former ails by adding one of the worst and most painful of all
distempers to the miseries he before endured.

In this miserable condition, more like a ghost than a man, he shipped
himself at last for England in a vessel, the captain of which out of
charity gave him his passage home. The air of that climate in which he
was born, recovered him to a miracle. Soon after which being, I suppose,
cured also of those maladies which had attended the Spanish women's
favours, he fell in love with a very honest industrious young woman, and
quickly prevailed with her to marry him. But her friends discovering
what a profligate life he led, resolved she should not share in the
misfortunes such a measure would be sure to draw upon him, wherefore
they took her away from him. How crabbed soever this malefactor might be
towards others, yet so affectionately fond was he of his wife that the
taking of her away made him not only uneasy and melancholy, but drove
him also into distraction. To relieve his grief, at first he betook
himself to those companies that afterwards led him to the courses which
brought on his death, and in almost all the villainies he committed
afterwards he was hardly ever sober, so much did the loss of his wife,
and the remorse of his course of the life he led affect him, whenever he
allowed himself coolly to reflect thereon.

The crew he had engaged himself in were the most notorious and the most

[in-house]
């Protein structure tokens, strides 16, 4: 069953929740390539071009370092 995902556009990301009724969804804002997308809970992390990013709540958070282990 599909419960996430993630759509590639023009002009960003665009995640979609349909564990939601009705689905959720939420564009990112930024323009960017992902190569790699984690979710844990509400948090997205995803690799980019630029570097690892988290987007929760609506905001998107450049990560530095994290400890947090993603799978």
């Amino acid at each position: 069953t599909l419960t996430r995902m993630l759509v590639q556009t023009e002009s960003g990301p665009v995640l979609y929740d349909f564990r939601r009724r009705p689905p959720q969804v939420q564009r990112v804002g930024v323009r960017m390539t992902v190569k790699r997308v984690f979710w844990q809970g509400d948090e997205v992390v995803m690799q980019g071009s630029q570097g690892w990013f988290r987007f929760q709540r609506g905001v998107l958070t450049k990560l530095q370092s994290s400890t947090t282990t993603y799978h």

cruel footpads which for many years had infested the road. The robberies
they committed were numerous and continual, and the manner in which they
perpetrated them base and inhuman. For, seldom going out with pistols
(the sight of which serves often to terrify passengers out of their
money, without offering them any other injury than what arises from
their own apprehensions) these villains provided themselves with large
sticks, loaded at the end with lead; with these, from behind a hedge,
they were able to knock down passengers as they walked along the road,
and then starting from their covert, easily plunder and bind them if
they thought proper. They had carried on this detestable practice for a
long space in almost all those roads which lead to the little villages
whither people go for pleasure from the hurry and noise of London.

Amongst many other robberies which they committed, it happened that in
the road to Bow they met a footman, whom without speaking to, they
knocked down as soon as they had passed him. The fellow was so stunned